Monday, May 3, 2010

The Challenges of Living in a Foreign Country

Even Chuy knows that sometimes living in a foreign land brings surprises!

Any readers of this blog know that we love living in Mexico. After all, we can live a very comfortable life on a teacher's pension; the cost of living is very reasonable. The climate in this area of Mexico has been rated the second-best in the world, second only to a part of Kenya. The people are friendly and helpful. The culture is rich with good food, a wonderful craft tradition, and fiestas galore. And, in addition, we have a vibrant and interesting expatriate culture here with people from around the globe. Nevertheless, moving from the United States and into a culture where the infrastructure is not always up to the standards we are used to, where political corruption is common, where our Bill of Rights does not apply under Napoleonic Law, often requires patience and an "attitude adjustment." We have met people who, I think, want Mexico to be more like the US. They end up leaving because they'll never be happy. I think the key to being happy living here is to accept Mexico for what it is and learn to adjust to those things which are very different.

Perhaps the most obvious difficulty of living in a foreign country is the fact that many people do not speak any English. At our age, it's difficult to become fluent in another language. Of course, here near Lake Chapala, many Mexicans have learned enough English to make themselves understood. Yet, every day I run across people in shops and other businesses who speak little or no English. And, as foreigners everywhere experience, when native speakers speak to you in their own language, they speak very rapidly! My Spanish is "servicable," a euphemism for very rudimentary. When I speak Spanish here and sometimes butcher the correct pronunciation, the residents here, who are used to hearing bad Spanish, can usually figure out what I am trying to say. Of course, that leads to a false sense of competency. When we travel to other areas of Mexico, the native speakers sometimes have no idea what I am saying. I have mastered the art of asking people to "habla despacio, por favor," or speak slowly, please. This usually works, but sometimes I am caught facing a very nice Mexican who has no idea what I am trying to say, and vice versa. The other day I hadn't received my electric bill. Now, here in Mexico, that's no excuse for not paying your bill on time. And there's no grace period; if you don't pay by the due date, they'll cut off your power. So, not having a bill in hand, I went over to the CFE office in Chapala with one of my old bills so I could make a payment on my account. The very nice woman there spoke to me in mile-a-minute Spanish explaining that I couldn't pay at the window, but I had no idea why. She pointed to a sign which helped a bit and I finally was able to determine that I had to go into San Antonio Tlacapan, a town between Chapala and Ajijic, to pay the bill at a little grocery store, Super Laura. I tried to ask how I was supposed to pay a bill when I didn't have a bill to pay, to no avail. So, a bit bewildered, I drove over to San Antonio and found Super Laura. I walked into the store and showed her my old electric bill. The woman at the register smiled and pointed to another woman sitting at a card table in the back of the store. Surprisingly, she had a stack of bills, including ours. I paid the bill and asked if this arrangement was permanente? I think she said it was. So, next time I'll go there first, and hope we're using the same system. I still have no idea why they changed this procedure. But when in Rome...

As you may know, we have a very nice woman who cleans for us once a week. She came with the house, actually. She comes on Saturdays, now. Well, last Saturday, May 1, was apparently an important holiday, as our neighbor pointed out to us. He mentioned that, as a result, we had to either give Maria Elena a day off with pay or have her work and pay double. Now we only pay her 200 pesos, about $17 a week, so doubling her pay for the day was not a hardship. But the point is, we never know if we are doing things lawfully and correctly. We have to pay a Christmas bonus and vacation pay following an arcane formula, every year. And strange holidays pop up, and we are apparently supposed to know how to adjust the pay for these days. Then wehave the patron system. When you have someone in your employ, you become their parton. That apparently means that you agree to look out for them. When we go away, like we did last summer, we paid her regular wage, even though she wasn't working much, just so she wouldn't lose money. And if she is sick, we pay her. Sometimes when families suffer medical or other hardships, the patrons will help out with the expenses. Since Maria Elena works for us only one day a week and for others on other days, presumably the others share this responsibility, but we never know exactly what our responsibilities are or will be, for that matter. Of course, Maria Elena is wonderful and helps us navigate and find what we need. We are looking for a couple more equipal chairs for our terrace. I asked Maria Elena where I could buy a couple of chairs. She told me, in Spanish, that she would go to the store and ask for the price, because they would charge me a "gringo price." She's probably right. So she's going to find them, then we'll go over in our car and pick them up for a "Mexican price."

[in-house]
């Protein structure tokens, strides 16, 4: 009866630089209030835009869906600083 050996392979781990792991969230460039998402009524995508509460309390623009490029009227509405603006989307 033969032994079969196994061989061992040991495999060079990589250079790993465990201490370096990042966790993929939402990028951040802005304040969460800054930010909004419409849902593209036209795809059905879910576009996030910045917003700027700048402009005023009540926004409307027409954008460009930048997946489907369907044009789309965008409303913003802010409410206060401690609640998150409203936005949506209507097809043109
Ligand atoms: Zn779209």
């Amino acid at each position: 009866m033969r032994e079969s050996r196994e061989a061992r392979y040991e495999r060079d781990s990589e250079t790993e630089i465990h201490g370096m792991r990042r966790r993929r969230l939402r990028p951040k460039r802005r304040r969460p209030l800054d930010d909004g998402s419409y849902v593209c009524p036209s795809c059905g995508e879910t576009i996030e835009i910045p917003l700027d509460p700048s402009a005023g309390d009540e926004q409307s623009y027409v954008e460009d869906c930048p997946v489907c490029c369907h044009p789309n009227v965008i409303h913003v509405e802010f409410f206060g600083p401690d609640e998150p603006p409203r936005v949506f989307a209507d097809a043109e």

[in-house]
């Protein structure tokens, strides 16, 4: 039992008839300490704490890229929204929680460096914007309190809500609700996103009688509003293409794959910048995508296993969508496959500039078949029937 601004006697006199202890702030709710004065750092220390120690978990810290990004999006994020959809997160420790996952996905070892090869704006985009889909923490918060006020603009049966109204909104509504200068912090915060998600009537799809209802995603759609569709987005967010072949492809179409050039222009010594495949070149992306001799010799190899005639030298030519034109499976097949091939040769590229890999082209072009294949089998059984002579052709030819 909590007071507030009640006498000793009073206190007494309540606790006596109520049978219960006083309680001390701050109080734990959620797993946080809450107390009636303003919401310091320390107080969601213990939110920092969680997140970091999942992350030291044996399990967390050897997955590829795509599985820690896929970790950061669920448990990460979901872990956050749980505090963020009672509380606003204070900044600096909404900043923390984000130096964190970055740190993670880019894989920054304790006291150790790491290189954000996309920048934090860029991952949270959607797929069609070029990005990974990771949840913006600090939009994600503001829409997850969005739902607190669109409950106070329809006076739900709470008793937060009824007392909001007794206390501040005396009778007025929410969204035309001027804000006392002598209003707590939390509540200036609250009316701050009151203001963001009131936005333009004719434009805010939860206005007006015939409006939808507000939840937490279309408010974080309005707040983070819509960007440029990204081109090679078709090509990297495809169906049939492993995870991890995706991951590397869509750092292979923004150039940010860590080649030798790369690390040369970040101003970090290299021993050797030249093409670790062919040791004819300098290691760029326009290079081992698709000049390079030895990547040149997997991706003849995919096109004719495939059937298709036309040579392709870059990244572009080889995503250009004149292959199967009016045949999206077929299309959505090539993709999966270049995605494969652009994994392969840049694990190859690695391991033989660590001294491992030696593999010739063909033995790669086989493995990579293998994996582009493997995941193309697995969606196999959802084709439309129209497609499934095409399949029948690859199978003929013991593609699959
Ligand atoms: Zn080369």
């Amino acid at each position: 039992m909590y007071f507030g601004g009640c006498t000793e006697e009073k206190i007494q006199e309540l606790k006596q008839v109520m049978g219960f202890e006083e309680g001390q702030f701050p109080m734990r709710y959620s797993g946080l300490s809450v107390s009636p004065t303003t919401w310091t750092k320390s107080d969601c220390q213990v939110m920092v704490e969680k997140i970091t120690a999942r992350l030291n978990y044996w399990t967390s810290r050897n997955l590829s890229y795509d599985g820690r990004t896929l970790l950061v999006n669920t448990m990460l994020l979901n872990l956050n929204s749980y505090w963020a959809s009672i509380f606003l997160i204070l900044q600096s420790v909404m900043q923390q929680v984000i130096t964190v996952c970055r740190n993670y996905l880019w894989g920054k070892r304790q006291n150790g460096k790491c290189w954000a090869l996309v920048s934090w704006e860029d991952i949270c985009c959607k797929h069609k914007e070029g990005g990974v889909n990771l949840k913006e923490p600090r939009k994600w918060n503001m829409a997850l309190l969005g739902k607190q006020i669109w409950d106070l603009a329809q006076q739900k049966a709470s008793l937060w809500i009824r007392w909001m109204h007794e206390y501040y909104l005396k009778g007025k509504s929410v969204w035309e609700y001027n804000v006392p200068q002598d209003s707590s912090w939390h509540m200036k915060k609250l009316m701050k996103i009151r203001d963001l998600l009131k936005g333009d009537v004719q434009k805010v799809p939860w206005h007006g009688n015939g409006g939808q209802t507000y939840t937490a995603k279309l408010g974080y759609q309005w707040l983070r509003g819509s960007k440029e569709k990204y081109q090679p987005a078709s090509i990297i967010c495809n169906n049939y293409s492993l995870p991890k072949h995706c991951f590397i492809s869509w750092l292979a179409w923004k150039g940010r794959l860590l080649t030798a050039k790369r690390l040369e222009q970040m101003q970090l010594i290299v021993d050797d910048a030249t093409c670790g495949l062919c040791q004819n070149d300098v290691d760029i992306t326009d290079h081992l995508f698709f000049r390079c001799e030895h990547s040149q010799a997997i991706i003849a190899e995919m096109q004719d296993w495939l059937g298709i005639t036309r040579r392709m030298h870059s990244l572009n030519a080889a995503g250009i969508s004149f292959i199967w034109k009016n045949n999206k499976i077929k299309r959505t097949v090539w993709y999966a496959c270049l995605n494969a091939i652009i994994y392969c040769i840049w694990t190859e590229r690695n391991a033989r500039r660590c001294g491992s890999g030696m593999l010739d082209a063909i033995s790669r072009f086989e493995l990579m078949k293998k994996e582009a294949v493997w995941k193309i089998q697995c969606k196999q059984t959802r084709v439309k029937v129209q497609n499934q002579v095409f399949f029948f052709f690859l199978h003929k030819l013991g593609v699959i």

Another area of difference, when living in a foreign country, it our interaction with its legal system. Some of you may remember an early entry I wrote about being pulled over for a traffic violation when we first arrived here. Being a bit nervous, I wasn't sure how to handle this. The Mexican traffic officer offered to "pay the fine" for me for a mere 200 pesos. This was a shakedown, for if I had received a ticket and paid it promptly, it would have cost about 25 pesos. So the next (and only other time) I was stopped, I insisted on an actual ticket. The officer finally gave up and told me he was going to "let me off." But, it is unnerving. I've had friends who were threatened with having their car "impounded" unless they paid the mordida, which means "the bite" in Spanish!

Here's another legal example. Until recently, and I'm not sure exactly what has changed, you could be held liable for defaming someone if you spoke ill about them, whether the facts were true or not. This means, that we have to be extremely careful bad-mouthing anyone publicly. I, for example, had a bad experience with a doctor last spring, as you may remember. But I must be very careful not to speak badly about him as he could file a complaint against me and I could be arrested. Recently, a dispute occurred between gringos about the governance of their gated community. It became very bitter, and one side complained to the Mexican authorities about the other group of people. Surprisingly, the Mexican police came, in street clothes, and arrested several of these people in their homes and put them in a state prison until the truth could be sorted out. These people being arrested reportedly thought they were being kidnapped. The same thing can happen if you are involved in a motor vehicle accident where someone is injured. The police will take everyone to jail until everything is sorted out. Innocent until proven guilty is a US Constitutional concept which may not necessarily apply here.